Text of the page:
Climate Change and Variability in the Mixed Crop/Livestock Production Systems of Central Ethiopian Highland
Using a 60-year weather data, this chapter establishes the realities of climate change impacts in the Central Ethiopian Highland. It also explores the adaptive responses of teff and wheat, the two major food crops in the said locality. With a population of 100 million (as of 2018), Ethiopia faces increased levels of food insecurity. The study measured farmers’ perception of climate change and more importantly, their adaptation measures, and proposes four mitigation options for Ethiopia to cope with climate change related shocks exacerbated by population pressure.
GOALS & METHODS
The objective of the study is to evaluate the impact of climate change and explore adaptive responses of teff and wheat – the two major food crops grown in the study site. The study reviewed climate data for six decades. Furthermore, the Global Climate Model (GCM) climate projection was used to predict climate change impact on teff and wheat. DIVA-GIS version 1.5 was utilized for the crop suitability analysis.
CONCLUSIONS & TAKEAWAYS
Teff is the staple food for Ethiopians and wheat is one of the top five crops grown in the said country. Residues from these crops are the main sources for livestock feed. Climate data from 1951-2009 has shown a trend in increased rainfall, maximum and minimum temperatures, and sunshine hours. Results show that teff will expand in terms of area due to its adaptation to wider agro-ecological zone. Furthermore, it terms of perceptions to climate change, the farmers value highly accessed resources that sustain life in the rural community and livestock. These include water, wood, and grasses. However, these resources are being depleted due to the lack of management and ownership. The unabated expansion of human and livestock also puts pressure on the resources present leading to dwindling forests, grazing lands, and freshwater. One adaptation measure of farmers is the shift to other crops such as chickpea and vetch since these can withstand moisture stress caused by climate change. Lastly, the study proposes four (4) options for mitigation of climate change impacts. One, improved water and agricultural management practices; Two, family planning and limiting child birth; Three, changing or mixing the current staple food items into a high calorie per hectare crops; and Four, livelihood diversification to generate off-farm income.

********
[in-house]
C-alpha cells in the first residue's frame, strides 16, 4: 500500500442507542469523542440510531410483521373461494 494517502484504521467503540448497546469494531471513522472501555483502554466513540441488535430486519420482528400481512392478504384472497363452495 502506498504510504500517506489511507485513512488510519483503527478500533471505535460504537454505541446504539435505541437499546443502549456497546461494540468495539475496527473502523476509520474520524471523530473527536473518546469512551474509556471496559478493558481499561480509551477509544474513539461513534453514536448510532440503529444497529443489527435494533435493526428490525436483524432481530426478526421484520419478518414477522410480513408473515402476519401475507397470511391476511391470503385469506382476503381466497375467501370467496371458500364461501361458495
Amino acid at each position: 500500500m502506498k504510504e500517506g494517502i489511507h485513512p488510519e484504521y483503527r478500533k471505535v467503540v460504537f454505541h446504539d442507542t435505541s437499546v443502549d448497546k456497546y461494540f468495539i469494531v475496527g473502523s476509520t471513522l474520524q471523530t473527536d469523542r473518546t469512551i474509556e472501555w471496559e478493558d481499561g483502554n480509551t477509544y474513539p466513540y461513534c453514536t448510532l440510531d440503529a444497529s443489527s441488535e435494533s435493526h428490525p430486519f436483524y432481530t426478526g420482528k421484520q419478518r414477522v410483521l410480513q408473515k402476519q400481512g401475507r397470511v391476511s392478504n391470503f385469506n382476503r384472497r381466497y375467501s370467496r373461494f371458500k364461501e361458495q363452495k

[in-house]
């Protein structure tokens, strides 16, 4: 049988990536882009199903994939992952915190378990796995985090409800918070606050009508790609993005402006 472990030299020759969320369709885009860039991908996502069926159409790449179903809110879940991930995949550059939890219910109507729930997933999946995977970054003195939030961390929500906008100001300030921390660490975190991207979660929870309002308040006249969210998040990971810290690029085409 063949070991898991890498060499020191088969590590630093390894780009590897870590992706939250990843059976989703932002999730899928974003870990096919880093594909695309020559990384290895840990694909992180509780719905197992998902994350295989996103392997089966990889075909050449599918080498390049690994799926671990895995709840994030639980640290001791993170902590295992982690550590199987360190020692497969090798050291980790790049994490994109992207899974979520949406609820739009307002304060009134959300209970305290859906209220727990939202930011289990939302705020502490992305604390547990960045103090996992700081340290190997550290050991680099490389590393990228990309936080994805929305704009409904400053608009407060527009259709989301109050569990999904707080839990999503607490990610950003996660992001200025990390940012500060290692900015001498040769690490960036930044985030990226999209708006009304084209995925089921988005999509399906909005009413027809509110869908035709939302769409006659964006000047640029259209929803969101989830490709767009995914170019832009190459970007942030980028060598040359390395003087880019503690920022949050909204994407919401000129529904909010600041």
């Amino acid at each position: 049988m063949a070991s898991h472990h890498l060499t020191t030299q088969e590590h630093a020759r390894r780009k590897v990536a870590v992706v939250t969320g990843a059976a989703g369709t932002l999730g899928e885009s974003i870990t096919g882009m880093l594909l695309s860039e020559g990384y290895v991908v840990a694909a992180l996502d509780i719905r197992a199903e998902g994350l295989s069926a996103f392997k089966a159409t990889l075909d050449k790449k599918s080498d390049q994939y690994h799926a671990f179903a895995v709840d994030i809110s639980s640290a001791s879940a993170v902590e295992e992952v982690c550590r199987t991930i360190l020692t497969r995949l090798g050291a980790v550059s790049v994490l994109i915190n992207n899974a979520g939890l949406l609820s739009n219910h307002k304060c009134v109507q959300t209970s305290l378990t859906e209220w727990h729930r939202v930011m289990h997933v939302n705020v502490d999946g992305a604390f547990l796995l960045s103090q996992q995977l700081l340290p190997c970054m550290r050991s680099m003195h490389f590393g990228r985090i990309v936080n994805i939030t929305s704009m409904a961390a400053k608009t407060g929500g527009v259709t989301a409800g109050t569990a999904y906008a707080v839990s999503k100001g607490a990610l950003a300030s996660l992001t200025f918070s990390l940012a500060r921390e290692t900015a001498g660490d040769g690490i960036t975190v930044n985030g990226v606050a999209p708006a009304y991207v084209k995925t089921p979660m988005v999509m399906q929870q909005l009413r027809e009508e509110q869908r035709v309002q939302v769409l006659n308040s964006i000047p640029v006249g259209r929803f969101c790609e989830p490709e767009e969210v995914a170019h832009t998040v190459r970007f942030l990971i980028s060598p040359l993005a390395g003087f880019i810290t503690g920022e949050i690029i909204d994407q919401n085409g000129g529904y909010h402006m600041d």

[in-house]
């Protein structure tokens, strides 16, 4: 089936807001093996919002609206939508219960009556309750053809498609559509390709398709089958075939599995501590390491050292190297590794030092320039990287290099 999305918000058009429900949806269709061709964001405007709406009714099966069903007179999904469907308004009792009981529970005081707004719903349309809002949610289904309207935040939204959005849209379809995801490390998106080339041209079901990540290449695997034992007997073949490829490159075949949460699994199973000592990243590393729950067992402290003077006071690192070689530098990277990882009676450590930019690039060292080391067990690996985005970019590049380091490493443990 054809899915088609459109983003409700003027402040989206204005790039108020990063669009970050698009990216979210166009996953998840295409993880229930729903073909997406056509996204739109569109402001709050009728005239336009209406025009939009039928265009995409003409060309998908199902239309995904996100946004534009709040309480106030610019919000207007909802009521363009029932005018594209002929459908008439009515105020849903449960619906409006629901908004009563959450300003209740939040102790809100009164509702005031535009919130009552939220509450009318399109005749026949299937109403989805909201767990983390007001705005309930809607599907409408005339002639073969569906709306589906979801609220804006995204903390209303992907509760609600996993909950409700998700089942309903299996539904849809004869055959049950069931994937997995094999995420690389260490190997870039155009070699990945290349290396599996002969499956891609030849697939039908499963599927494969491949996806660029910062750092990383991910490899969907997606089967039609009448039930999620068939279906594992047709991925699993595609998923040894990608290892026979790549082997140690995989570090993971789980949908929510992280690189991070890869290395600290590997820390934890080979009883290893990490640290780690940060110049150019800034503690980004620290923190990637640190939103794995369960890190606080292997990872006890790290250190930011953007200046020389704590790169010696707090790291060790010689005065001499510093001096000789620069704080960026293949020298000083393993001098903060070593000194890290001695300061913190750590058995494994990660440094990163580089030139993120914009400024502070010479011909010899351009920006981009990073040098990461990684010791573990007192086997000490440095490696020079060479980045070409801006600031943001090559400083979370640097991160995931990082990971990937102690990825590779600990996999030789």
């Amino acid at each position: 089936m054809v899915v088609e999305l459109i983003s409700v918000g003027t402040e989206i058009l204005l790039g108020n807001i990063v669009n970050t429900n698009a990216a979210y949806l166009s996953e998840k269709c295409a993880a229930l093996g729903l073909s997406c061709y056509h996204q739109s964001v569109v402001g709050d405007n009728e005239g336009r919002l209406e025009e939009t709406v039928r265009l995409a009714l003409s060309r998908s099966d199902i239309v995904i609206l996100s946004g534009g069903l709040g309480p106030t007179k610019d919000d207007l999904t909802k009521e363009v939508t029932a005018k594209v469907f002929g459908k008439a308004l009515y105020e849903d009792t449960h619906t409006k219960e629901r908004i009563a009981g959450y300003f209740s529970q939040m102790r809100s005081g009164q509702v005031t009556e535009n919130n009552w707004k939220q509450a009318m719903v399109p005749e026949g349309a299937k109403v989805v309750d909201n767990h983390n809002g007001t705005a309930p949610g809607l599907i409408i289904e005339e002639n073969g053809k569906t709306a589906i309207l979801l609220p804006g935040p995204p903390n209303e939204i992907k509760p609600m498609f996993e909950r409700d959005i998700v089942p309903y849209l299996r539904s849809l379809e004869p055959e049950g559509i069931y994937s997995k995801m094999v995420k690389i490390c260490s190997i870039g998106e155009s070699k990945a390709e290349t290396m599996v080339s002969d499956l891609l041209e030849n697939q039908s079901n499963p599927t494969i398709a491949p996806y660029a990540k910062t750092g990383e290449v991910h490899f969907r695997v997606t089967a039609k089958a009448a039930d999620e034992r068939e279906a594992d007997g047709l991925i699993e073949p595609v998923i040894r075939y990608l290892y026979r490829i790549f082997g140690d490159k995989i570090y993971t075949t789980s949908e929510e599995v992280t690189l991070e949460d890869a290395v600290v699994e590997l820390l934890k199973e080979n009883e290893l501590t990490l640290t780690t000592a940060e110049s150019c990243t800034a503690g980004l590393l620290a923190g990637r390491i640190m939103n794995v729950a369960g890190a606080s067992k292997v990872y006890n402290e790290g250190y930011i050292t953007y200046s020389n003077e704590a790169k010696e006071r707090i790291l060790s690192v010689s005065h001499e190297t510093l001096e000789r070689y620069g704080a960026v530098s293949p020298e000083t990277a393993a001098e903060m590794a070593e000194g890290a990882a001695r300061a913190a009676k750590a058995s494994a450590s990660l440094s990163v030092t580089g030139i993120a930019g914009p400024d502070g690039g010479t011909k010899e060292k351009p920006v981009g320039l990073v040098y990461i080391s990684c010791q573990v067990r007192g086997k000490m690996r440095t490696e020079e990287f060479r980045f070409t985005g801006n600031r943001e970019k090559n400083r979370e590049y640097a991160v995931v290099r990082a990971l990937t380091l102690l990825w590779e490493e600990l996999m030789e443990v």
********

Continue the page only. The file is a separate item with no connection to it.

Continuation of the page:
Climate Change and Variability in the Mixed Crop/Livestock Production Systems of Central Ethiopian Highland. In: Handbook of Climate Change Resilience. Handbook of Climate Change Resilience. Springer International Publishing; 2018:1–24. doi:10.1007/978-3-319-71025-9_120-1..
- University of South Africa, Pretoria, South Africa
- International Livestock Research Institute, Addis Ababa, Ethiopia